The Government of India has approved the spending of around Rs 1 lakh crore on urban development under two new urban missions to be carried out over the next 5 years. The two missions that received approval are the Smart Cities mission, which will receive Rs 48,000 crore and the Atal Mission for Rejuvenation and Urban Transformation (AMRUT), which will receive Rs 50,000 crore respectively.
Smart cities mission: Under the Smart Cities Mission, each selected city will get an assistance of Rs 100 crore per year for five years from the Central government. The cities will be selected through a ‘City Challenge Competition’, that will ensure selected cities are capable of achieving the mission objectives. The State will identify a few smart city potentials based on as-yet-unknown norms, after which it can prepare proposals for further evaluation from the Centre.
According to the Centre, special emphasis will be given to citizen participation in prioritizing and planning ‘urban interventions’. This ‘intervention’ will consist of retrofitting, redevelopment, pan-city initiatives and development of new cities. The initiative will focus on core infrastructure services like water supply, sanitation and solid waste management, urban mobility and public transportation, affordable housing, robust IT connectivity and power supply. The report mentions Smart City Action Plans will be implemented by Special Purpose Vehicles (SPV) created for each city, and that the state governments will provide the resources required for the SPVs.
AMRUT: The Atal Mission for Rejuvenation and Urban Transformation (AMRUT) looks like it will replace JNNURM, the Jawaharlal Nehru National Urban Renewal Mission. The project will aim at ensuring basic infrastructure services in the city, related to water supply, sewage, septage management, storm water drains, transport and development of green spaces and parks, as well as urban reforms in e-governance, devolving funds and functions to local bodies, constitution of a professional municipal cadre and improvement in assessment and collection of municipal taxes among others.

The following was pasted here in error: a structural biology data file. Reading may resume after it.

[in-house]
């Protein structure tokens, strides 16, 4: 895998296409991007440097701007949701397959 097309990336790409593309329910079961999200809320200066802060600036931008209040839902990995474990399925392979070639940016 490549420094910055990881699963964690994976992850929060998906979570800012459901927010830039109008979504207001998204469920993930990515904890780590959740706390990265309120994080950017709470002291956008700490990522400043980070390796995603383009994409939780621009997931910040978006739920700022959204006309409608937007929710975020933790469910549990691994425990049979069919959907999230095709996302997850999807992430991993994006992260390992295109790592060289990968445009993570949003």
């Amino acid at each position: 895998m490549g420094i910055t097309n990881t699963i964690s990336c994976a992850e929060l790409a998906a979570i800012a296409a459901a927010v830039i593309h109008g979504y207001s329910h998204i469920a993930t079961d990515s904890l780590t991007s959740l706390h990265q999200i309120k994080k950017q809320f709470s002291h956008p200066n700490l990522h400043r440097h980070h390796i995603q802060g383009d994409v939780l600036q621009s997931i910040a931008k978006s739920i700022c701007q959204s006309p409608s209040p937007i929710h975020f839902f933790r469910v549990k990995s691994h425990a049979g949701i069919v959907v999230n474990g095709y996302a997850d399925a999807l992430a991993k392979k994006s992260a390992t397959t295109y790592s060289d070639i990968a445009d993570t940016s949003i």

10 percent of the allocated budget will be given to States and Union Territories, as an incentive based on reforms carried out the previous year. This will encourage competition between the states to do better. Overall, the mission will encompass around 500 cities and towns with a population of 1 lakh and above, some cities situated on stems of main rivers, a few capital cities and important cities in hilly, tourist and island areas. The state government will be responsible for designing schemes for the identified cities, and monitor and execute the projects.
To acquire the funds, State governments will only have to submit an annual action plan to the Central government based on which funds will be released, unlike the JNNURM fund where individual projects were appraised before being funded. For cities and towns with a population of less than 10 lakh, the centre will provide up to half of the project costs, and one-third of the costs for cities with a population of over 10 lakh. The funds will be released in three instalments in the ration of 20:40:40 based on how well the projects are doing.
AMRUT will also fund projects sanctioned under JNNURM which are yet to be completed. This will include projects sanctioned during 2005-2012 (102 projects) and are half done, which can avail 50% of central assistance, and those sanctioned during 2012-2014 (296 projects). These will be supported till March 2017. Overall, the Centre will make a minimum investment of over Rs 2 lakh crore into urban areas over the next five years, while States and urban local bodies will make a matching investment of around 50 to 66 percent. Other than this, the government expects ‘substantial’ private investments through PPP model.
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